Most modern cars come with a service like OnStar, ready to help out the second your car runs into engine trouble or you get into an accident. Most services these days are capable of sending your phone push notifications on the status of your vehicle before anything even goes wrong. But if it does, help is just a button away.
It’s a useful service, and a key selling point for new vehicles. But you’re pretty much out of luck if you drive an older car or one from an automaker who for some reason hasn’t hopped on the connected car bandwagon. While the market of unconnected cars continues to shrink as universal adoption becomes eminent, for the moment it’s still a huge untapped market with approximately 150 million unconnected vehicles still on the road.
Verizon recognized this market as a huge opportunity and in doing so decided to launch Hum, a service that taps your car’s on-board diagnostic port and transmits technical information through a Bluetooth-enabled speaker clipped to your visor. It works with most cars (electrics and diesels excluded) and any carrier. It also costs just 15 bucks a month. Sounds pretty sweet, right?
The Hum service collects data on a range of information, including fuel economy, battery charge level, transmission coolant temperature, and engine error codes. It relays that info to the cloud where your iPhone or Android app can notify you if anything seems to be out of place. If your car has an error code, the app doesn’t just bring it to your attention. It will explain what it means, recommend repairs, and even provide a cost estimate. If something more complex happens, a hotline will connect you to a mechanic to diagnose the problem.
Verizon wants customers to be able to use this technology to avoid breakdowns by identifying problems before they leave you stranded. But, if something unexpected happens, the $15 monthly subscription fee also includes roadside assistance.
The service also includes features for if your ride ever gets stolen, including GPS and data from the OBD that can help locate the car. Information on stolen vehicles is only made available to the police, to prevent owners from potentially harmful confrontations with thieves. Hum can also remind you where you parked the car and when your meter is set to expire. Verizon wants to pull out all the bells and whistles other connected car technology provides for newer cars.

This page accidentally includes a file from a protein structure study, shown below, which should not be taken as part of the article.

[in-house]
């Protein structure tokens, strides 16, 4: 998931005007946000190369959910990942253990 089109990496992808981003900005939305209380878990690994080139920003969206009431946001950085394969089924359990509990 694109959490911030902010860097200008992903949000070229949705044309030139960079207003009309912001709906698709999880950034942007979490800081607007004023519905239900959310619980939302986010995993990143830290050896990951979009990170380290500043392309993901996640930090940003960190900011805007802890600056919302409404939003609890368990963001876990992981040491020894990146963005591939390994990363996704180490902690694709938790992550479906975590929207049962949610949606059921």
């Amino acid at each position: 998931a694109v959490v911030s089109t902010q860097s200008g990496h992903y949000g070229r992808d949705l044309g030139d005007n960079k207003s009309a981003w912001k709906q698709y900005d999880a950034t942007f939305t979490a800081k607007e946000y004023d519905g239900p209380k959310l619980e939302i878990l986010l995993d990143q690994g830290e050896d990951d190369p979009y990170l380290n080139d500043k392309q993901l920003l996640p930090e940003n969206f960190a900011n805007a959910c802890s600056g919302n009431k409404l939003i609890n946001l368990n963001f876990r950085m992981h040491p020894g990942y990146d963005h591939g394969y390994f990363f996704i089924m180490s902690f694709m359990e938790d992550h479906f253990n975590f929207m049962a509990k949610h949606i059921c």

The main draw for most people to OnStar and Hum alike though is safety. Like OnStar, Hum will call you in the event of an accident and make sure you’re OK. If you don’t respond, it will call 911 for you. There’s also a panic button you can push to call 911 yourself.
Any time you have a third party accessing information about your driving habits, privacy questions arise. Verizon, of course, says it will vigorously protect your data, sharing it with third parties only in cases where its needed to provide services like roadside assistance. They also say they will only share data with law enforcement “where authorized and required by law.”
“We take privacy very seriously,” says Andres Irlando, CEO of Verizon Telematics. “We’ve built the service with that in mind.”
Hopefully that brings some comfort, but it’s always important to keep in mind that like most connected services, there is no way to easily erase your data.